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Pat assessment final

QuestionAnswer
Ankle ligament instability tests Drawers foot sign. Medial instability. Lateral instability.
Name the test: Gapping secondary to trauma when the tibia is pushed indicates a tear of the anterior talofibular lig­ament. Gapping when the tibia is pulled indicates a posterior talofibular ligament tear. Drawers foot sign
Name the test: With the patient supine, grasp the foot and passively invert it. If gapping secondary to trauma is present, suspect a tear of the anterior talofibular and/or calcaneo­fibular ligament Lateral stability test (ankle)
Name the test: With the patient supine, grasp the foot and passively evert it. If gapping secondary to trauma is present, suspect a tear of the deltoid ligament Medial stability test (ankle)
Which test wold you use for an Achilles tendon rupture? Thompson’s test
Name the test: Instruct the prone patient to flex the knee. Squeeze the calf muscles against the tibia and fibula Thompson’s test. Indicates achilles tendon rupture
CN I Olfactory nerve. Sensory. Responsible for the sense of smell.
CN II Optic nerve. Sensory Visual acuity and peripheral vision
CN III, IV, VI Oculomotor (motor), trochlear(motor) and abducens(motor) nerves. Tested together. All associated with ocular and pupillary motility
CN V Trigeminal nerve. (Motor and sensory). Motor; muscle of mastication (masseter, peterygoid, and temporal muscles). Sensory; three branches: the ophthalmic(V1), maxillary (V2) and mandibular (V3).
CN VII Facial nerve (both)
CN VIII Auditory or vestibular (sensory)
CN IX Glosspharyngeal (Both)
CN X Vagus (both)
CN XI Spinal accessory (motor)
CN XII Hypoglossal (motor)
Meniscus instability tests Apley’s compression test. McMurrays test. Bounce home test. Thessaly
Plica, or Patella test Hughston Plica test
Ligamentous instability of the knee tests Drawer’s sign, Lachman’s, Apley’s distraction, adduction stress test, and abduction stress test
Patellofemoral dysfunction tests Patella grinding test, patella apprehension test, Dryer’s test.
Knee joint effusion tests Patella ballottement test. Stroke test. Fluctuation test.
Name the test:With the patient prone, flex the leg to 90°. Stabilize the patient's thigh with your knee. Grasp the pa­tient's ankle and place downward pressure while you internally and externally rotate the leg. Apley’s compression test (meniscus test)
name the test: With the patient supine, flex the leg. Externally rotate the leg as you extend; internally rotate as you extend. McMurray’s test (meniscus)
Name the test: With the patient supine, instruct the patient to flex the leg. When the leg is flexed, cup your hand around the patient's heel and instruct him to relax his muscles and allow the knee to drop. Bounce home test (meniscus)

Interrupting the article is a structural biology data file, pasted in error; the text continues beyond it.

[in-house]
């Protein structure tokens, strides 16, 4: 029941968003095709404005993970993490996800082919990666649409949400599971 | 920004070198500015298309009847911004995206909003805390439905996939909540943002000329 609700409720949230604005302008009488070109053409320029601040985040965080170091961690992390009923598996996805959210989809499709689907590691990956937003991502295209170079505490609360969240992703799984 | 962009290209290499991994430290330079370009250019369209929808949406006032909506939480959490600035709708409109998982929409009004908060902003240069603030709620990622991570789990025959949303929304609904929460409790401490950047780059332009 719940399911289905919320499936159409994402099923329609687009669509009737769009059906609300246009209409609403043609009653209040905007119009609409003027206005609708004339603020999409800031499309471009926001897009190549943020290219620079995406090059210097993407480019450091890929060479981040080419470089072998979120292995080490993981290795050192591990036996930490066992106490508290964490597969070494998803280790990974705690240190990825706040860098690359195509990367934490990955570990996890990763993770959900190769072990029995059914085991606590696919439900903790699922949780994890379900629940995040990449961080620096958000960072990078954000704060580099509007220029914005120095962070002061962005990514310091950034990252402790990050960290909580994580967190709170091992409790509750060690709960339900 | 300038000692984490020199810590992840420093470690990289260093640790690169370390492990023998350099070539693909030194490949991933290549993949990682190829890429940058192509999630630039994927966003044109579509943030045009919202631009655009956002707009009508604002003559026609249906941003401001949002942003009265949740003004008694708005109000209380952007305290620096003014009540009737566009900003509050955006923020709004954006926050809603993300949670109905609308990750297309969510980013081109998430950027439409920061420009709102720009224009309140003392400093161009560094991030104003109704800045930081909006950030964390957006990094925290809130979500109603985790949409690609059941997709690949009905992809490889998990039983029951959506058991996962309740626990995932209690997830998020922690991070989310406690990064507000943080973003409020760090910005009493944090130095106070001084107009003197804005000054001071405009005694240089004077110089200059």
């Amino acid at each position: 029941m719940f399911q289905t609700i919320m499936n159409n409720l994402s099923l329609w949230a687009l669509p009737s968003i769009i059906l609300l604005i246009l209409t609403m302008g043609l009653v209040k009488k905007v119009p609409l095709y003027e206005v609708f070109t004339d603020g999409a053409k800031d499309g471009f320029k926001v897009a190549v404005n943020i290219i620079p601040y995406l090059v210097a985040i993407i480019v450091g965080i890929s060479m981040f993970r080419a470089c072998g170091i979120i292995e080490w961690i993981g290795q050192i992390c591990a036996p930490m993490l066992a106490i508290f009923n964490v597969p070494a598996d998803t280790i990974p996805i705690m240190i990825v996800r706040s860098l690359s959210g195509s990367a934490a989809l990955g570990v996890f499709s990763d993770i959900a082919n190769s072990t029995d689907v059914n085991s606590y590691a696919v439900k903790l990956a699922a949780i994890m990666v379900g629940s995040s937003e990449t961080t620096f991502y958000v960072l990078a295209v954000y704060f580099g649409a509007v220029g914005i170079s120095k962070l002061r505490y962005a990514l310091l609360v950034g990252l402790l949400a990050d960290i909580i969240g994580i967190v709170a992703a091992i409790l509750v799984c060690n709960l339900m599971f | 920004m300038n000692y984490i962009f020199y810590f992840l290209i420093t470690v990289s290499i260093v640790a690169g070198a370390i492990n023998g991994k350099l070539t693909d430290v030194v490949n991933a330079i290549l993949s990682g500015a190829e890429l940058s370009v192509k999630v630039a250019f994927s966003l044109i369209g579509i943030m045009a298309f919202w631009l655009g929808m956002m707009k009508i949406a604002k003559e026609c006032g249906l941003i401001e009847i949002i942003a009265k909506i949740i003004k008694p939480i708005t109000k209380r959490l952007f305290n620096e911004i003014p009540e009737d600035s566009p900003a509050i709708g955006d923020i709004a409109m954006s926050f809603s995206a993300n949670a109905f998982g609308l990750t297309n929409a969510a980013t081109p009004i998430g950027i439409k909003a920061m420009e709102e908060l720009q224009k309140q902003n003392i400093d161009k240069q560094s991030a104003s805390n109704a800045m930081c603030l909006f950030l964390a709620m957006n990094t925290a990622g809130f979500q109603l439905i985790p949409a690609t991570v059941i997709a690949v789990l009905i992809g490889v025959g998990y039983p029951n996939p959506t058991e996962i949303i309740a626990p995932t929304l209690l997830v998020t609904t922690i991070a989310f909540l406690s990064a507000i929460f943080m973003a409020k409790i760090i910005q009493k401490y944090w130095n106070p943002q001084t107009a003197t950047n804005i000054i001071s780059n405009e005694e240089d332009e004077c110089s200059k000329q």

Name the test: With the patient supine, grasp the patient's leg. Flex and medially rotate the leg. With your opposite hand, move the patella medially with the heel of your hand and palpate the medial femoral condyle with the fingers of the same hand. Flex Hughston plica test
Name the test: With the patient supine, flex the leg and place the foot on the table. Grasp behind the flexed knee and pull and push on the leg. The hamstring tendons must be relaxed for this test to be accurate. Drawer’s sign test (anterior cruciate lig tear)
Name the test: With the patient supine and the knee in 30° of flexion, grasp the patient's thigh with one hand to stabilize it. With the opposite hand, grasp the tibia and pull it forward Lachmans (anterior cruciate lig tear)
Name the test: With the patient prone, flex the leg to 90°. Stabilize the patient's thigh with your knee. Pull on the patient's ankle while internally and externally rotating the leg. Apley’s distraction test (ligament instability of the knee)
Name the test: With the patient supine, stabilize the medial thigh. Grasp the lower leg and push it medially. Also perform this test with the knee in 20° to 30° of flexion Adduction stress test
Name the test: With the patient supine, stabilize the lateral thigh. Grasp the lower leg and push it laterally. Also perform this test with the knee in 20° to 30° of flexion Abduction stress test
Name the test: With the patient supine, move the patella medially and laterally while pressing down Patella grinding test
Name the test: With the patient supine, instruct him or her to raise the leg actively. If the patient can­ not raise the leg, stabilize the quadriceps tendon just above the knee. At this point, instruct the pa­tient to raise the leg again Dryer’s test(traumatic fracture of the patella)
Name the test: With one hand, encircle and press down on the superior aspect of the patella. With the other hand, push the patella against the femur with your finger Patella ballottement test (knee effusion)